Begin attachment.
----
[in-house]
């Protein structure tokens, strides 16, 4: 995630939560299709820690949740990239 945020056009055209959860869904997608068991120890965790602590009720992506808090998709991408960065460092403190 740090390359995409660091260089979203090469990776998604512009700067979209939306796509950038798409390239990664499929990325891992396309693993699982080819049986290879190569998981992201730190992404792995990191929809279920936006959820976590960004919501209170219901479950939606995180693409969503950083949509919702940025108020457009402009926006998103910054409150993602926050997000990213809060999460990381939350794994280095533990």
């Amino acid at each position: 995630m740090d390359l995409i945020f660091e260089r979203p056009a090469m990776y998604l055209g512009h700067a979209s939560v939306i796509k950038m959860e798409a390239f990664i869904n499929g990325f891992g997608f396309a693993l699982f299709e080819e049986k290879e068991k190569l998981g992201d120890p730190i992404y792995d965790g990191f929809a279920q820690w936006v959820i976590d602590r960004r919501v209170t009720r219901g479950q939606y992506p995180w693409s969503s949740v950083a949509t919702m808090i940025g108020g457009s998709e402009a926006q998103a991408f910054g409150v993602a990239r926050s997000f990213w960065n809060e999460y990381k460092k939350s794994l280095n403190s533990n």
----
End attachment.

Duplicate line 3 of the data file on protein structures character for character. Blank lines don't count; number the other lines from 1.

């Amino acid at each position: 995630m740090d390359l995409i945020f660091e260089r979203p056009a090469m990776y998604l055209g512009h700067a979209s939560v939306i796509k950038m959860e798409a390239f990664i869904n499929g990325f891992g997608f396309a693993l699982f299709e080819e049986k290879e068991k190569l998981g992201d120890p730190i992404y792995d965790g990191f929809a279920q820690w936006v959820i976590d602590r960004r919501v209170t009720r219901g479950q939606y992506p995180w693409s969503s949740v950083a949509t919702m808090i940025g108020g457009s998709e402009a926006q998103a991408f910054g409150v993602a990239r926050s997000f990213w960065n809060e999460y990381k460092k939350s794994l280095n403190s533990n």